Why rent control may not be a lifeline for California’s renters

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As California becomes the second state to cap residential rent increases statewide, renters who live in the Golden State may want to prepare for higher housing costs nonetheless.

On Tuesday, California Gov. Gavin Newsom, a Democrat, signed a rent control law that will only allow landlords to increase rents by 5% plus inflation each year until 2030. The law will retroactively apply to increases on or after March 15, and it will also ban landlords from evicting tenants without cause.

California’s law won’t apply to single-family homes, unless they are owned by corporations or real estate investment trusts, or to duplexes if the owner lives in one of the units. It is estimated the law will cover 8 million of California’s 17 million renters.

Earlier this year, Oregon became the first state in the country to pass a law that mandated statewide rent control. In Oregon, rent increases are limited to 7% plus inflation each year. Similar to the California law, the Oregon legislation also banned no-cause evictions, which landlords could have used to circumvent the rent caps because they are allowed to increase rents by more than the capped amount when they’re signing with a new tenant.

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Unlike Oregon though, California also has multiple cities with their own rent-control regulations in effect, including Oakland and Los Angeles, many of which are more strict than the statewide rule.

Most states have laws that actively prevent municipalities from creating their own rent control mandates, according to the National Multifamily Housing Council, a trade group that represents the owners of apartment buildings. While New York does not have a statewide rent control policy in the vein of California’s and Oregon’s, it does have a law that allows individual cities to create their own policies.

Advocates of rent control in Oregon and California promoted the policy as a solution to the affordable housing crisis in both states. California recently came under White House scrutiny for its homelessness crisis — it has more people living on the street than any other state in the country, and the high cost of housing is one of the main culprits behind that trend.

Rent control has become a popular policy among progressive politicians. Last month, Bernie Sanders unveiled a proposal for a national rent control policy as part of his overall plan to address the need for affordable housing nationwide.

Rent control may actually make housing more expensive

Past research shows that rent control may not be a foolproof solution to promote affordable housing.

In Oregon, the implementation of rent control led to a short-term jump in rental prices across much of the state, one study found, likely because landlords were seeking to get an increase in before the law went into effect. California’s law should prevent this because it applies retroactively, but other new rent control policies could replicate what occurred in Oregon.

Over the long term, rent prices can still rise substantially after rent control regulation goes into effect, because most rent control ordinances allow landlords to raise the price as much as they want for new tenants if the previous tenants left of their own accord.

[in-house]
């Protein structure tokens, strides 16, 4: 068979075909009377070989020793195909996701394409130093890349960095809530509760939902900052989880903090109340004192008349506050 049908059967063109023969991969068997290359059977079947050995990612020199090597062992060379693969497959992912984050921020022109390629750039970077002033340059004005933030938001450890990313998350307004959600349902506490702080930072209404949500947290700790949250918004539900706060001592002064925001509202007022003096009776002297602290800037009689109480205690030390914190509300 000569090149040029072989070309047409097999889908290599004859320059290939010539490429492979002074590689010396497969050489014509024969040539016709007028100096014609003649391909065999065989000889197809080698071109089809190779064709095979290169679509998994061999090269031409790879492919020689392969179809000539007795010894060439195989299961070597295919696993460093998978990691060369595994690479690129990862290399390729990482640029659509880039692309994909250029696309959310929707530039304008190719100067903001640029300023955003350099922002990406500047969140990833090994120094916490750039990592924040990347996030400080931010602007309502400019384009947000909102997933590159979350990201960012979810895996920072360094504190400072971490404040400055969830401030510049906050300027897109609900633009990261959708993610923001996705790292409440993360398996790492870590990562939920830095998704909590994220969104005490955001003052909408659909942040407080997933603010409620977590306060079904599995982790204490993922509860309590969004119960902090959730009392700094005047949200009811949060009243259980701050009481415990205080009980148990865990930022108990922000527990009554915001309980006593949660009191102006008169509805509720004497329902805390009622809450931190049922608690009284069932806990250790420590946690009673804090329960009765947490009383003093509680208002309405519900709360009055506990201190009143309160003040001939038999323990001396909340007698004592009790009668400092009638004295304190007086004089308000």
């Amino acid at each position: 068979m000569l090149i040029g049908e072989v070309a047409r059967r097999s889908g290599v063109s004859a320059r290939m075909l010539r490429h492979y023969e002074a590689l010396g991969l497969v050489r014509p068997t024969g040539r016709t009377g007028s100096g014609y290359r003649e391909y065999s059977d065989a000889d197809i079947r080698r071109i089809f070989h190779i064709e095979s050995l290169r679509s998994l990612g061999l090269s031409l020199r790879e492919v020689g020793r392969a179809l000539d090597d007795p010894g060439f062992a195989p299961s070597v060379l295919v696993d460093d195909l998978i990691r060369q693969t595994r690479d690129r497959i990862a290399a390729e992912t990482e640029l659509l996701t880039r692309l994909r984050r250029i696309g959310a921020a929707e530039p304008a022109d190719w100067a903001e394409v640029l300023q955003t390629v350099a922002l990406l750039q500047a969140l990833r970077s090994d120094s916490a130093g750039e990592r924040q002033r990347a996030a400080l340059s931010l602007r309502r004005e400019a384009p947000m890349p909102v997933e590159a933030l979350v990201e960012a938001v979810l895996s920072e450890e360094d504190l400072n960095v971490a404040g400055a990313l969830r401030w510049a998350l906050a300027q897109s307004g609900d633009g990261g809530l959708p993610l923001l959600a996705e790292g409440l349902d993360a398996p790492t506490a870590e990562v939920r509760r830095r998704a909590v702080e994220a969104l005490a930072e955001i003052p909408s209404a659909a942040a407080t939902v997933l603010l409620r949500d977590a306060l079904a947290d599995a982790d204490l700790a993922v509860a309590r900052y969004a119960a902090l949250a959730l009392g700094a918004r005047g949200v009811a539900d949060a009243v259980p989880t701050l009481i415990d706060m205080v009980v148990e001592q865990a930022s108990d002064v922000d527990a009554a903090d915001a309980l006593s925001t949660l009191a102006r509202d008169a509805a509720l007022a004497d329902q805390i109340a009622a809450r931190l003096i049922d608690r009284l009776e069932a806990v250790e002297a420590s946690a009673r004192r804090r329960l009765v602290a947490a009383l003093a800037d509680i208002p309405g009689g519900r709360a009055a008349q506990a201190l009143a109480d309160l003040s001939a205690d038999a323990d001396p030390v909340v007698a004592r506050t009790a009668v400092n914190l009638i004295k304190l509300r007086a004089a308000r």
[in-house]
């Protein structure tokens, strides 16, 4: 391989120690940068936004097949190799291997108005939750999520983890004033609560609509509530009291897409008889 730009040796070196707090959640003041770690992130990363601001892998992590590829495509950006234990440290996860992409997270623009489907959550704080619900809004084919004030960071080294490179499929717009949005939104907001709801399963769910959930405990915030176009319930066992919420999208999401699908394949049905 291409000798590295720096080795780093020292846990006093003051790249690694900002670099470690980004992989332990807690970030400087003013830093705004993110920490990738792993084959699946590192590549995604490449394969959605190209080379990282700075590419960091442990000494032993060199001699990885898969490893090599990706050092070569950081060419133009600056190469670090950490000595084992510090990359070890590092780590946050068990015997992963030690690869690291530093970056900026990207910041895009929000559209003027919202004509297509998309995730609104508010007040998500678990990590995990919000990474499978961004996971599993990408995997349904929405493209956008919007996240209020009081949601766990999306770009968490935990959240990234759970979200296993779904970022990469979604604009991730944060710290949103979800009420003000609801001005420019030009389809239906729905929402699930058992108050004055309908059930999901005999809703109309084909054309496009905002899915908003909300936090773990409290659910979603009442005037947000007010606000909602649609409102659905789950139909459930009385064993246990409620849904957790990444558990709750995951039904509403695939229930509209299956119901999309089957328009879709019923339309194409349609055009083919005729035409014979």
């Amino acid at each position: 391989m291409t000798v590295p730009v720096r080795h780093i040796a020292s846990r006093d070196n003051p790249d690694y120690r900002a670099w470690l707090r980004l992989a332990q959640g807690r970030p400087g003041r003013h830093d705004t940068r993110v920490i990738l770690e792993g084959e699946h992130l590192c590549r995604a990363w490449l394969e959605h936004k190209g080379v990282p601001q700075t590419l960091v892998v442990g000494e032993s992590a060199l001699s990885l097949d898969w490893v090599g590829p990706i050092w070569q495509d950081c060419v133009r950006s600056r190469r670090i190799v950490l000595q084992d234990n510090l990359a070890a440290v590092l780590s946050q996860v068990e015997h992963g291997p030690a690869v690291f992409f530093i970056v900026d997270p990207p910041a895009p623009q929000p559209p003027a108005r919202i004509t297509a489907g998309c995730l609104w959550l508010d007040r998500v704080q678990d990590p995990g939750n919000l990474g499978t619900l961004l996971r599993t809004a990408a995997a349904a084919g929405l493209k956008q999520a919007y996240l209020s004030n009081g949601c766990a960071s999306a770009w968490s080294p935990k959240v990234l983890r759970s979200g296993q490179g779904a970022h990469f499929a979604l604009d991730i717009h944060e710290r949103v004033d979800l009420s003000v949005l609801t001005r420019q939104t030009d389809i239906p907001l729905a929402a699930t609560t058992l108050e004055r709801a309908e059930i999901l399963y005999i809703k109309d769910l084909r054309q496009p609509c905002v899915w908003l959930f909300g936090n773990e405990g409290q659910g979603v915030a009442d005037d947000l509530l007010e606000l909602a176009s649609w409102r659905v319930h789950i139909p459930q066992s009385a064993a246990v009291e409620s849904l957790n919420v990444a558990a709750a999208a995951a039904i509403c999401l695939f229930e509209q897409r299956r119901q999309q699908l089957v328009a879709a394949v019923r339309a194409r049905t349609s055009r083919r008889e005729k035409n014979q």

Also see: How rent control can exacerbate inequality

Making matters worse, there’s evidence that rent control policies can lead to a reduction in rental housing stock. In San Francisco, landlords were 10% more likely to convert their buildings into condos after the city imposed rent control in the 1990s, one study found. Rents in the city ended up increasing 5.1% as a result between 1995 and 2012, costing tenants roughly $2.9 billion.

Additionally, researchers have found that rents for apartments that were exempt from rent control policies grew much more substantially as a result.

Other research has suggested that rent control policies may contribute to a deterioration in the quality of rental housing and may disincentivize the construction of new rental housing — a point that the National Multifamily Housing Council raised after the passage of California’s law.

“The most effective way to fix California’s housing crisis is by building more housing across a range of price points,” Doug Bibby, President of the National Multifamily Housing Council, said back in September, adding that rent control “will discourage investment, shrink the availability of affordable housing that already exists and squeeze even more people struggling in the housing market.”

To be sure, some researchers have contended that, by providing a more stable foundation for households, the benefits of rent control more than outweigh the negative repercussions.

“Economists typically have taken a narrow view towards rent control, preferring other options like vouchers for low-income and rent-burdened residents because they cause less distortion to the housing market. But we’ve found that expansion of rent control in major cities provides real benefits,” Columbia Business School Professor Stijn Van Nieuwerburgh said in April when summarizing the results of the study he co-authored that showed rent control was a positive policy for renters. “Better targeting of rent controlled housing units towards the lowest-income households can amplify these benefits.”

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